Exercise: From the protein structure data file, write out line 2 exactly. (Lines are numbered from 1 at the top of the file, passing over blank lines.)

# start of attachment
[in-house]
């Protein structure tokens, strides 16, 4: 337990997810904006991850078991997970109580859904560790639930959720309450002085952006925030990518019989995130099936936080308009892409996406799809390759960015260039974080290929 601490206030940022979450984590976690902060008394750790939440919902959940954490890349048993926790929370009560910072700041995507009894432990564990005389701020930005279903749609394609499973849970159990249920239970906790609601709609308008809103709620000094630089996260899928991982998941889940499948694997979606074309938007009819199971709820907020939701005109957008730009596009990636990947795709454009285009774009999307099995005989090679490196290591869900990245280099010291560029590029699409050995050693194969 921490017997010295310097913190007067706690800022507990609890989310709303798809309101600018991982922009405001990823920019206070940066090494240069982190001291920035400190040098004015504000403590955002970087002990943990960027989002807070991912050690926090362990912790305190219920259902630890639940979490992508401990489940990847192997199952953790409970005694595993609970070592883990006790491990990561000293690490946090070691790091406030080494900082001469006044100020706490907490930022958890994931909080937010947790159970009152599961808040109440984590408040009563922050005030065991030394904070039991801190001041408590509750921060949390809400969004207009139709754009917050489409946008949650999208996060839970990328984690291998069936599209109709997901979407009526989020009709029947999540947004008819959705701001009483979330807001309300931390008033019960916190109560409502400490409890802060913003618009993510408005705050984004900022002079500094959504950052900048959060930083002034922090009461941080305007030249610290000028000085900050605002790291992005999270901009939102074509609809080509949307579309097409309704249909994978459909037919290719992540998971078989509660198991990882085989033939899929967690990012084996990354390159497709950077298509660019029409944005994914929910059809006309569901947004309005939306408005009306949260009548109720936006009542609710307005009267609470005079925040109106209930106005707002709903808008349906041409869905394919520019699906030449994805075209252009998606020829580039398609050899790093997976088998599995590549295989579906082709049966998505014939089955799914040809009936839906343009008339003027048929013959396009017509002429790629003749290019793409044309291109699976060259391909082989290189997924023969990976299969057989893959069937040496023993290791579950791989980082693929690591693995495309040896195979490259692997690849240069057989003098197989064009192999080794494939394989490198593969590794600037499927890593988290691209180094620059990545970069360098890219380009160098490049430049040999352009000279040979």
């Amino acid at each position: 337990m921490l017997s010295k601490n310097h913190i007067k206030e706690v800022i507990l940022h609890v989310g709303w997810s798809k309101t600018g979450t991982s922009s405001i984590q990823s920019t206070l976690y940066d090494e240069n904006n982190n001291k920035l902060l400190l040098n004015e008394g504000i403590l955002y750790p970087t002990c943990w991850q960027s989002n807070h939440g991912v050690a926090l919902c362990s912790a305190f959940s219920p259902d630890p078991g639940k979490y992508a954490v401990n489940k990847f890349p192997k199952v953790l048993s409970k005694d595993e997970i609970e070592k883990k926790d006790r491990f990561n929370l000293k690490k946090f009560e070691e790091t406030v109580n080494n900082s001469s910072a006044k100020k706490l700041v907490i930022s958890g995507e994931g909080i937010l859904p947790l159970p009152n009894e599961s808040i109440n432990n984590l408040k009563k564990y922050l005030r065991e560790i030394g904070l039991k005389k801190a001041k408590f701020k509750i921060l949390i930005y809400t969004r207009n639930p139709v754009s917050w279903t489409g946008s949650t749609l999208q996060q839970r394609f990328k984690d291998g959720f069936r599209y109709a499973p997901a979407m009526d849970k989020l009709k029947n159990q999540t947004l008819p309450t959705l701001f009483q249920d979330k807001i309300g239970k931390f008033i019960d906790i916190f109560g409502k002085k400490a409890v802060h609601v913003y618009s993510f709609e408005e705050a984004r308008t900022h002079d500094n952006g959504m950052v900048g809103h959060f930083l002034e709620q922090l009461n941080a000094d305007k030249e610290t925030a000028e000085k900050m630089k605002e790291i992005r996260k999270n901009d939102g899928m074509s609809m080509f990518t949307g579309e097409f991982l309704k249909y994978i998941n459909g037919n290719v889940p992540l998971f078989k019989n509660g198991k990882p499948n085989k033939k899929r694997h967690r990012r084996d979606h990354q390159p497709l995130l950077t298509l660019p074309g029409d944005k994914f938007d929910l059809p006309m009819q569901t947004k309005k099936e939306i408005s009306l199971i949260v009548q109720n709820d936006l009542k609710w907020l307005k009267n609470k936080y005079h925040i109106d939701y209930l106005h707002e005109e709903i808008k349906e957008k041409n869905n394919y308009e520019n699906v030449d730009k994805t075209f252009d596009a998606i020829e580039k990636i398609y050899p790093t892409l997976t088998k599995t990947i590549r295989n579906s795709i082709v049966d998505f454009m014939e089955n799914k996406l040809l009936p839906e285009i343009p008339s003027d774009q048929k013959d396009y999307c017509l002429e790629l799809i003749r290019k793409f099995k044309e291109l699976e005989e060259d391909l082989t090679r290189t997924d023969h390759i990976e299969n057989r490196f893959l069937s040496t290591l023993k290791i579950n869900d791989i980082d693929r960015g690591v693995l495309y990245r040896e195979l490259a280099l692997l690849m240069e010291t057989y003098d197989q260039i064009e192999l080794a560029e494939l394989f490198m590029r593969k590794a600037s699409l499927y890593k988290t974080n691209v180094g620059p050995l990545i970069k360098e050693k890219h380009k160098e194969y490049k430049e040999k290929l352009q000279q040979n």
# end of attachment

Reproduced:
């Protein structure tokens, strides 16, 4: 337990997810904006991850078991997970109580859904560790639930959720309450002085952006925030990518019989995130099936936080308009892409996406799809390759960015260039974080290929 601490206030940022979450984590976690902060008394750790939440919902959940954490890349048993926790929370009560910072700041995507009894432990564990005389701020930005279903749609394609499973849970159990249920239970906790609601709609308008809103709620000094630089996260899928991982998941889940499948694997979606074309938007009819199971709820907020939701005109957008730009596009990636990947795709454009285009774009999307099995005989090679490196290591869900990245280099010291560029590029699409050995050693194969 921490017997010295310097913190007067706690800022507990609890989310709303798809309101600018991982922009405001990823920019206070940066090494240069982190001291920035400190040098004015504000403590955002970087002990943990960027989002807070991912050690926090362990912790305190219920259902630890639940979490992508401990489940990847192997199952953790409970005694595993609970070592883990006790491990990561000293690490946090070691790091406030080494900082001469006044100020706490907490930022958890994931909080937010947790159970009152599961808040109440984590408040009563922050005030065991030394904070039991801190001041408590509750921060949390809400969004207009139709754009917050489409946008949650999208996060839970990328984690291998069936599209109709997901979407009526989020009709029947999540947004008819959705701001009483979330807001309300931390008033019960916190109560409502400490409890802060913003618009993510408005705050984004900022002079500094959504950052900048959060930083002034922090009461941080305007030249610290000028000085900050605002790291992005999270901009939102074509609809080509949307579309097409309704249909994978459909037919290719992540998971078989509660198991990882085989033939899929967690990012084996990354390159497709950077298509660019029409944005994914929910059809006309569901947004309005939306408005009306949260009548109720936006009542609710307005009267609470005079925040109106209930106005707002709903808008349906041409869905394919520019699906030449994805075209252009998606020829580039398609050899790093997976088998599995590549295989579906082709049966998505014939089955799914040809009936839906343009008339003027048929013959396009017509002429790629003749290019793409044309291109699976060259391909082989290189997924023969990976299969057989893959069937040496023993290791579950791989980082693929690591693995495309040896195979490259692997690849240069057989003098197989064009192999080794494939394989490198593969590794600037499927890593988290691209180094620059990545970069360098890219380009160098490049430049040999352009000279040979």